Yesterday I had my first foray into live television cooking, via Skype. It was all lights, camera, action with liberal assistance from my mother, Marita who along with the savvy technicians and producers at Studio Ten helped get things set up both at home and virtually. What an experience. I was asked to share rural cooking tips and a generational recipe. My basic English trifle or Tipsy cake – the strength of which depends on the alcohol added, as it was called in the 1800s comes from my maternal great-grandmother who found herself suddenly transported from the leafy church bell city of Adelaide to Coolgardie in Western Australia when gold was discovered there in the early 1890s. She followed her husband who was sent out to establish a bank in the town, a rather important necessity as by the late 1890s Coolgardie had grown to be the third largest town in the colony of WA with over 600 mining companies represented there. Not that my great grandmother Clarissa had it too tough finding herself living in an area roughly 500 kilometres east of Perth. She had a cook, housekeeper and other domestics to ensure the smooth running of the household and because of this it’s always been assumed that the recipe for the Tipsy Cake originally belonged to the cook, later becoming a family favourite. The trifle or Tipsy cake was thought to have been developed in the 1500s to make use of stale cake with the word trifle stemming from the French trufle, meaning something whimsical. The basic early additives were cake and pureed fruit whipped with cream. Of course these days trifles can include aeroplane jelly, prepackaged jam rolls and too much custard. Believe me, the old recipes are by far the best.

(My great grandmother Clarissa Wilkinson nee` Andrews & my grandmother, Evelyn Head nee` Wilkinson)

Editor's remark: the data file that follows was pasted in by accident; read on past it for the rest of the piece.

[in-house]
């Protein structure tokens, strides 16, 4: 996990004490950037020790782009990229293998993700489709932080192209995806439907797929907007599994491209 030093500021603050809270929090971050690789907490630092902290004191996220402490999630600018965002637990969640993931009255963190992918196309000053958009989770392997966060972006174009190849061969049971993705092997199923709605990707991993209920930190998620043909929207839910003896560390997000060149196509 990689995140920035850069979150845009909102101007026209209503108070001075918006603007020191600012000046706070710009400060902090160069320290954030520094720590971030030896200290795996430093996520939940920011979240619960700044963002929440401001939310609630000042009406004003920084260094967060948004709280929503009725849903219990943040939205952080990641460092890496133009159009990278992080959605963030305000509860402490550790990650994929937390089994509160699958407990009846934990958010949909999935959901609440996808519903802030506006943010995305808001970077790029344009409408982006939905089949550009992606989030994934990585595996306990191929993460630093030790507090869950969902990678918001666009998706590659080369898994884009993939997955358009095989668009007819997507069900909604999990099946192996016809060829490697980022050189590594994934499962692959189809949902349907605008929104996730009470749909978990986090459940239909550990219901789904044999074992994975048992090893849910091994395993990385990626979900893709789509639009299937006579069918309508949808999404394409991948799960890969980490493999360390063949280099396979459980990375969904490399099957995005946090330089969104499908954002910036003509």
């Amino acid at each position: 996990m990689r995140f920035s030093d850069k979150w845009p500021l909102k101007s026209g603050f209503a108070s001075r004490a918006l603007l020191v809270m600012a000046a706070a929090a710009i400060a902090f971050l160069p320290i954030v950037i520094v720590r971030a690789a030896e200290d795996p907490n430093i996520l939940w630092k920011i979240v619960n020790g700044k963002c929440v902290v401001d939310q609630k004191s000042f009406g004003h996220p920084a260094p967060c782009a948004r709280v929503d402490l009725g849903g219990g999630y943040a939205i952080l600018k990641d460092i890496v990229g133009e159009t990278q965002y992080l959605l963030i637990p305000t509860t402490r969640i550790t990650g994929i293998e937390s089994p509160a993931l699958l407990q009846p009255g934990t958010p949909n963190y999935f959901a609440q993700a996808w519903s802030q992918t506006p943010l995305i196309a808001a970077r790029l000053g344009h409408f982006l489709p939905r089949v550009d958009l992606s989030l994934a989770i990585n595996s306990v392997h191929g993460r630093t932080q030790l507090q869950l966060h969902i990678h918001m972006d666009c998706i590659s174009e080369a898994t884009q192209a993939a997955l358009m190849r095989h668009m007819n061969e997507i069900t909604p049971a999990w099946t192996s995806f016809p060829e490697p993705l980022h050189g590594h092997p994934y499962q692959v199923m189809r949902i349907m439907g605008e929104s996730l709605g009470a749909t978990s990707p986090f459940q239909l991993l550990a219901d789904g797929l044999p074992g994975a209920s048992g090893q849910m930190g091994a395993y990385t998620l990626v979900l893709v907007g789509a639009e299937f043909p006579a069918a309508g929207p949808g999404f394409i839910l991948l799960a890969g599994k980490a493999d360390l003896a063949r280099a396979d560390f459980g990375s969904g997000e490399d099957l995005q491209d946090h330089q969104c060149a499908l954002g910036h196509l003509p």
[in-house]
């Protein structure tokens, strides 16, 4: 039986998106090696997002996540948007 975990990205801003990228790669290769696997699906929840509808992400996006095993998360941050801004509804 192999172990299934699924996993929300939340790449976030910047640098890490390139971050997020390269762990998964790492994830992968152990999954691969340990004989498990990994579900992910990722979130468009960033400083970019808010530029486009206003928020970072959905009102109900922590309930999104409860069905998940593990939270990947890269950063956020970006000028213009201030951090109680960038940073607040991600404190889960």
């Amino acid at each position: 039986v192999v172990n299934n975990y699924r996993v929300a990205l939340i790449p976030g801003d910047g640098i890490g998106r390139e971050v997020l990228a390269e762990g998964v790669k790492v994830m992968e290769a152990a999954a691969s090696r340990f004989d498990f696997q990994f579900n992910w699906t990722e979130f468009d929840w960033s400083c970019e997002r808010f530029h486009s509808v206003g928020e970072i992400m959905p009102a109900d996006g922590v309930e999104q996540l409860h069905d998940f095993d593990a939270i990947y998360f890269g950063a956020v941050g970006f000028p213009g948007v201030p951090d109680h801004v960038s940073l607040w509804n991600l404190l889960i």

So here it is:

Tipsy Cake with Apple  – moderate size 


6 medium sized green apples / 6 cloves / 1 tablespoon sugar / A little water

Method: Slice peeled and cored apples place in pot on low heat with remaining ingredients cook slowly until soft. Place to one side to cool.


1 tablespoon sugar / 1 cup milk / 2 eggs /1 cup cream / Dash vanilla essence

Method: In a saucepan over low heat stir together the milk and half the cream. Beat the eggs well and add to mixture along with a little sugar. Let the mixture thicken over heat. Do not boil. Place to one side to cool.


2 eggs (room temperature) / 1/2 cup self-raising flour / 1/4 cup boiling water / 3 ounces caster sugar / 1/2 teaspoon cornflour / 1/2 teaspoon butter

Method: Grease and flour 8 inch sponge tin. Beat eggs well. Gradually add caster sugar beat until thick and creamy. Sift self-raising flour and cornflour together 3 times – set aside. Dissolve butter in boiling water. Transfer egg mixture to a large bowl. Gradually fold in sifted flours with a wooden spoon. Mix in butter and water.

Pour mixture into prepared tin and bake 175 Celsius for 20 minutes.


Sherry / I cup of cream / Grated chocolate

On a cake stand place the sponge at the bottom. Sprinkle liberally with sherry. Layer apples on top and drizzle with custard. Top with whipped cream & grated chocolate (the chocolate was added to the recipe in the 1920s).